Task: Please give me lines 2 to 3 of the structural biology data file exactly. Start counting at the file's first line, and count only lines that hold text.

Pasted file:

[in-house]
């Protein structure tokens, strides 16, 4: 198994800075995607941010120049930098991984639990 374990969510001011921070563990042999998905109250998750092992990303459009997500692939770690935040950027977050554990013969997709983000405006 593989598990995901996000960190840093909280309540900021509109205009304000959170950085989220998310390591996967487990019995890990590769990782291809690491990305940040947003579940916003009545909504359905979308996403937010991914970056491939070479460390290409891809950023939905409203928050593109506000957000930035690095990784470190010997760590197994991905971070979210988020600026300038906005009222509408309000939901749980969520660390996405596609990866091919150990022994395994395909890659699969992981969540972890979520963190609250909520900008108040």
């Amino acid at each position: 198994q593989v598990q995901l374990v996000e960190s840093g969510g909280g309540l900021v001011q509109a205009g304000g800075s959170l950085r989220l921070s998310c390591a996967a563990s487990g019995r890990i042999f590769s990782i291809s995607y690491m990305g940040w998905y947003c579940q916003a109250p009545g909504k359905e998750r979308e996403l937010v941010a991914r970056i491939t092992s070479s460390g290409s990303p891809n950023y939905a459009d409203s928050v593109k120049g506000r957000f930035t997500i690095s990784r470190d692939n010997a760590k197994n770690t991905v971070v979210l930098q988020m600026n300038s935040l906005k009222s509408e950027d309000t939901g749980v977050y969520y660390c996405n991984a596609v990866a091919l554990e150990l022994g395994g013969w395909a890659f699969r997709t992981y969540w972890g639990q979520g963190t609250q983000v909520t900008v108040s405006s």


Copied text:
């Protein structure tokens, strides 16, 4: 198994800075995607941010120049930098991984639990 374990969510001011921070563990042999998905109250998750092992990303459009997500692939770690935040950027977050554990013969997709983000405006 593989598990995901996000960190840093909280309540900021509109205009304000959170950085989220998310390591996967487990019995890990590769990782291809690491990305940040947003579940916003009545909504359905979308996403937010991914970056491939070479460390290409891809950023939905409203928050593109506000957000930035690095990784470190010997760590197994991905971070979210988020600026300038906005009222509408309000939901749980969520660390996405596609990866091919150990022994395994395909890659699969992981969540972890979520963190609250909520900008108040």
């Amino acid at each position: 198994q593989v598990q995901l374990v996000e960190s840093g969510g909280g309540l900021v001011q509109a205009g304000g800075s959170l950085r989220l921070s998310c390591a996967a563990s487990g019995r890990i042999f590769s990782i291809s995607y690491m990305g940040w998905y947003c579940q916003a109250p009545g909504k359905e998750r979308e996403l937010v941010a991914r970056i491939t092992s070479s460390g290409s990303p891809n950023y939905a459009d409203s928050v593109k120049g506000r957000f930035t997500i690095s990784r470190d692939n010997a760590k197994n770690t991905v971070v979210l930098q988020m600026n300038s935040l906005k009222s509408e950027d309000t939901g749980v977050y969520y660390c996405n991984a596609v990866a091919l554990e150990l022994g395994g013969w395909a890659f699969r997709t992981y969540w972890g639990q979520g963190t609250q983000v909520t900008v108040s405006s």